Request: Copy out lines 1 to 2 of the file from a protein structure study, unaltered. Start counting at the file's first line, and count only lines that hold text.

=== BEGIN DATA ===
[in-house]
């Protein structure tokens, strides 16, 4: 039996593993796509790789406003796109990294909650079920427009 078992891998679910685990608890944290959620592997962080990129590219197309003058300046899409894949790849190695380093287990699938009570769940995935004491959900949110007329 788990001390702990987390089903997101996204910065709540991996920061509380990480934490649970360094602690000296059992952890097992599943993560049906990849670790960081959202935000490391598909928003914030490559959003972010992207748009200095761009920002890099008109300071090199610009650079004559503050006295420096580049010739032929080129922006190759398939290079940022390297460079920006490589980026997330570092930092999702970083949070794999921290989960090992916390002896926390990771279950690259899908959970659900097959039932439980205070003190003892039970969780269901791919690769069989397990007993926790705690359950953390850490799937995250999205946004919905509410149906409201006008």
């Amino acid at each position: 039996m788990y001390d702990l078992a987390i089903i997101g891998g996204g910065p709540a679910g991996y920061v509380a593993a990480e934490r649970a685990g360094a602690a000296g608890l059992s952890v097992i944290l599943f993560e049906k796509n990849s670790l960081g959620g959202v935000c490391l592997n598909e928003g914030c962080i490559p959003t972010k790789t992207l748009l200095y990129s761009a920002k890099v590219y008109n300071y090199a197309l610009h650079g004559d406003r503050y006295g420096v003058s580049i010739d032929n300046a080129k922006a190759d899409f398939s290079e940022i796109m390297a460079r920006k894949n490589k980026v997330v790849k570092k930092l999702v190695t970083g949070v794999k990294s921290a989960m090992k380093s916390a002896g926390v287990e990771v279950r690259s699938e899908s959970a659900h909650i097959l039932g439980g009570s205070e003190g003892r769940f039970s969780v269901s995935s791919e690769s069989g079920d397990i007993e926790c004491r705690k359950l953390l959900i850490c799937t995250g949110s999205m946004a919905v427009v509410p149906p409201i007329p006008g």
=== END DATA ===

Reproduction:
[in-house]
């Protein structure tokens, strides 16, 4: 039996593993796509790789406003796109990294909650079920427009 078992891998679910685990608890944290959620592997962080990129590219197309003058300046899409894949790849190695380093287990699938009570769940995935004491959900949110007329 788990001390702990987390089903997101996204910065709540991996920061509380990480934490649970360094602690000296059992952890097992599943993560049906990849670790960081959202935000490391598909928003914030490559959003972010992207748009200095761009920002890099008109300071090199610009650079004559503050006295420096580049010739032929080129922006190759398939290079940022390297460079920006490589980026997330570092930092999702970083949070794999921290989960090992916390002896926390990771279950690259899908959970659900097959039932439980205070003190003892039970969780269901791919690769069989397990007993926790705690359950953390850490799937995250999205946004919905509410149906409201006008």